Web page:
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The Big 12 Tournament: The Value for Kansas

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A win over K-State sends Kansas to the semi-finals of the Big 12 Tournament for the seventh straight year. Just three days from Selection Sunday, for the Jayhawks, is there value, outside of bragging rights, in wrapping up a Big 12 Tournament Title in Kansas City this weekend?

Denny Medley-USA TODAY Sports

Aside from collecting another piece of hardware for the Booth Family Hall of Athletics, or another banner to hang in the Fieldhouse, it would appear that Kansas stands to gain little else from winning the Big 12 Tournament.

This is fine with some 'Hawk fans who contend losing in the tournament actually helps Kansas. There are others, though, who think heading into the NCAA Tournament with momentum is key.

In his 12 previous seasons at Kansas, Bill Self has won the Big 12 Tournament Title six times. In those six conference tourney championship squads, 'Hawk fans have seen an NCAA National Championship (2008), a Round of 64 crusher (2006) and every round of the NCAA tournament in between.

During that same span, after losing in the Big 12 Tournament, Self's teams have played for a National Title (2012), lost in the Round of 64 (2005), and every NCAA Tournament round in between.

It's impossible to glean anything substantial from the above information other than the fact the NCAA Tournament is a crap shoot no matter what your conference tournament success.

There's an old adage in sports that says that it's hard to beat a team three times in one season. In the Big 12, with its true round-robin regular season schedule, it demands that each of its teams try.

Outside of Kansas having lost to Kansas State on Thursday, which they didn't, there wasn't much chance Kansas wouldn't be set up to grab the number one overall seed in next week's NCAA Tournament before the Big 12 Tourney began, and probably still are. Yet, even if the 'Hawks go down in one of their next two games, and the Selection Committee no longer feels compelled to grant them the number one, number one, it still won't knock Kansas from their secure spot as the 1-seed in the Midwest Bracket.

Perhaps the team with most to gain from winning in Kansas City this weekend are Lon Kruger's Oklahoma Sooners. Up until the exposure of their flaws in February, the Sooners looked like a lock for a 1-seed in the NCAA Tournament. A strong Big 12 Tournament title win may push them back up to the one line. A quarterfinal loss to Iowa State may just drop them to a 3-seed.

Speaking of Iowa State, the Cyclones are still the two time defending champs of the Big 12 Tournament. They'd love to put a bright cap on a so far disappointing season by winning a third straight conference tournament.

Tubby Smith's Texas Tech squad probably played themselves out of the NCAA Tournament by losing Wednesday night to 12-win TCU. As of this writing, Joe Lunardi still has them as a 9-seed in today's Bracketology, even with the loss. With so many strong mid major teams waiting to get in though, the Raiders losing to the Frogs Wednesday night underscored their mediocrity at the worst possible time.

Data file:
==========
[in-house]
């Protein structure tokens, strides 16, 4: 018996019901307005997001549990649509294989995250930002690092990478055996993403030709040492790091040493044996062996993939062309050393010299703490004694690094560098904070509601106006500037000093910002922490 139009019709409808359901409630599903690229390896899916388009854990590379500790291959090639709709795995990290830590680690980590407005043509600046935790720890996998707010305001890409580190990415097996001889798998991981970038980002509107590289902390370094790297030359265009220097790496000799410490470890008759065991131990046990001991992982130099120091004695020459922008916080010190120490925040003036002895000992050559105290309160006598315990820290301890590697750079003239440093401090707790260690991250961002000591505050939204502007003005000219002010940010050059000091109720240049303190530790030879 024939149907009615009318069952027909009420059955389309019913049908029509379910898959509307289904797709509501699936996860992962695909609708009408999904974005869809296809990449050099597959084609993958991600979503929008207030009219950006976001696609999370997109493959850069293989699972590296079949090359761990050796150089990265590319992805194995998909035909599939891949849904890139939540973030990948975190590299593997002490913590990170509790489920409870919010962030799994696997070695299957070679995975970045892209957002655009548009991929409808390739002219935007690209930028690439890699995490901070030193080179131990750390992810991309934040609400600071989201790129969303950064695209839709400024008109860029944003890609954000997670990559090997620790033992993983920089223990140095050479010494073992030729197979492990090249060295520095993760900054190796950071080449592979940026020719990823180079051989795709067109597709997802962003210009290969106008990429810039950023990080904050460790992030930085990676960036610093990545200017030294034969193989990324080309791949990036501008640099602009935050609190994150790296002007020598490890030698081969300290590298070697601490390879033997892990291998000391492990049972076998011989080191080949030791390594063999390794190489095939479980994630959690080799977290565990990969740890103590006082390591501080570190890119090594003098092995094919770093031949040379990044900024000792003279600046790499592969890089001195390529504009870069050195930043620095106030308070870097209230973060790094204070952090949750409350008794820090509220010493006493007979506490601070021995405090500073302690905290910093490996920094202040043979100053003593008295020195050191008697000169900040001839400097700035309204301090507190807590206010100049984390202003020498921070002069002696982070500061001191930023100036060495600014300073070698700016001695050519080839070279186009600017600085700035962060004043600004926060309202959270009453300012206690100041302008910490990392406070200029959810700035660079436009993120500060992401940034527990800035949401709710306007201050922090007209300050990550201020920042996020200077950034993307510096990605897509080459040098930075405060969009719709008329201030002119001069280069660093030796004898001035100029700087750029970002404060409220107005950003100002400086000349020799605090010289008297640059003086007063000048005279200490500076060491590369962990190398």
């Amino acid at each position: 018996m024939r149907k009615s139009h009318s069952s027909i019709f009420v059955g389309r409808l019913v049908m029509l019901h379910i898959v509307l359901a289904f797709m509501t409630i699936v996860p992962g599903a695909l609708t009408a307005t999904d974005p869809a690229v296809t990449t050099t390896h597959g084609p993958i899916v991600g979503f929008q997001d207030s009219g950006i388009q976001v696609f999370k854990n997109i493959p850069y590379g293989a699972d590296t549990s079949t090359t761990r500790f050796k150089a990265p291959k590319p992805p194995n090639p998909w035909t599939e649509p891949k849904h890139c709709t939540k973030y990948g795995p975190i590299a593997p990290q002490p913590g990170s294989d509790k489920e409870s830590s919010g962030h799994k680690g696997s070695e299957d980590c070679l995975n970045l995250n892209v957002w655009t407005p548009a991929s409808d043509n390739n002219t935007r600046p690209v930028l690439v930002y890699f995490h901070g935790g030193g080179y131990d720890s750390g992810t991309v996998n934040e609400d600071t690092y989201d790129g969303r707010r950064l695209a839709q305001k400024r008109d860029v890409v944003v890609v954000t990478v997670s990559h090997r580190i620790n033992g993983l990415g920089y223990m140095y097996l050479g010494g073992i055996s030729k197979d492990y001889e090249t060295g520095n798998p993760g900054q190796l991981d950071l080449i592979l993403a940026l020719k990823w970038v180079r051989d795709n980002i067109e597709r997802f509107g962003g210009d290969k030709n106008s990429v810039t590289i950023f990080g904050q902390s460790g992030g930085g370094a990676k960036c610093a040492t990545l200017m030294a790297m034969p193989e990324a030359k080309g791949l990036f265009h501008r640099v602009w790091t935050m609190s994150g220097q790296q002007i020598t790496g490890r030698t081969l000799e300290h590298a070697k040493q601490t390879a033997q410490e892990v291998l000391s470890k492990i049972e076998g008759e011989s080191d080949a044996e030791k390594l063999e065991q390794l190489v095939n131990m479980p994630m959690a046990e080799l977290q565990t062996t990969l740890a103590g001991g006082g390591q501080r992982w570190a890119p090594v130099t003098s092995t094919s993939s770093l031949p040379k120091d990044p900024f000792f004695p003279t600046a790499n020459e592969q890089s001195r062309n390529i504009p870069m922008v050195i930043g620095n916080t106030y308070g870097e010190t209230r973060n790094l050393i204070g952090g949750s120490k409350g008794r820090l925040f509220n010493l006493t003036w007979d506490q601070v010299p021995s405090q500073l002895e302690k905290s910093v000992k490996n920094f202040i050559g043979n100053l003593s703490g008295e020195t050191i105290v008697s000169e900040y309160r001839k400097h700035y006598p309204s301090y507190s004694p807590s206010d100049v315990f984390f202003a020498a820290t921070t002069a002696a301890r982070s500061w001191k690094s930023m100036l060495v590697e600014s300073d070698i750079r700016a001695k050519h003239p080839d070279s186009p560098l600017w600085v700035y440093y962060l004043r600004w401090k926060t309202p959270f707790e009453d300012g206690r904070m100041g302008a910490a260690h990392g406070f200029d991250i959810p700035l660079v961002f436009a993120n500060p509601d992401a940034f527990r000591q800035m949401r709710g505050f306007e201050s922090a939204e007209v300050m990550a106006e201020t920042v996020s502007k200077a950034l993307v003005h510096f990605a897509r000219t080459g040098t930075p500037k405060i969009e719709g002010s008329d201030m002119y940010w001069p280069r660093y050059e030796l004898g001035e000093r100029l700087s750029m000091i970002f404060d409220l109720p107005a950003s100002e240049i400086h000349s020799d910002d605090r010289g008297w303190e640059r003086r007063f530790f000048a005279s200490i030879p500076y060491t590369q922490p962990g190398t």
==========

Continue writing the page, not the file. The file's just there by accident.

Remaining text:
The fact that 12-20 TCU came into Thursday with a chance to make the dance while Texas Tech looks to sweat out Selection Sunday is what makes many gripe about the existence of conference tournaments in the first place. What was the point of the regular season if a terrible team can make a four game run in the end to make the postseason?

That's one way of looking at it. Another way though, is to see that in having the conference tournaments, college basketball has actually made the regular season games matter all the more. If a team hasn't done enough to secure a solid tournament invite, then the conference tournaments give them one last audition in front of the Selection Committee. If a team, like TCU, had a terrible season, then one good weekend of play can extend their season. The system makes it so that every game, right down to the very last, matters for every single school. In that regard, NCAA basketball is the only sport where this is the case.

Whatever your feelings on conference tournaments, just enjoy the ride, with all its buzzer beaters, upsets and high drama. It's the appetizer for the best four week run of championship ball of any American sports.

As competitive as Coach Self is, if there is a game to be played he wants to win. Don't expect his 'Hawks to mail it in Friday.

For Jayhawk fans though, win or lose in Kansas City this weekend they should feel confident in the fact that Self's Jayhawks have the look, and more importantly the health, of a team capable of making a deep NCAA Tournament run. Self's teams haven't had both at NCAA Tournament time since March of 2013. In 2014 Joel Embiid's back injury killed that year's team. In 2015 Perry Ellis' knee and Brannen Greene's hip had both players pushing through the pain at 60%. Consequently, 2013 was also the last time Kansas won the Big 12 Tournament.

One last thing - rooted in complete random territory - like the World Cup and the Olympics, Self's Jayhawks, since 2008, have been on a four year cycle of Final Four runs. Guess what, it's been four years since Thomas Robinson and Tyshawn Taylor led the Jayhawks to the National Title game.

Whether in the conference tournament or the NCAAs, winning in March is good for the confidence of both the team and its fans.

Rock Chalk Postseason Hawk!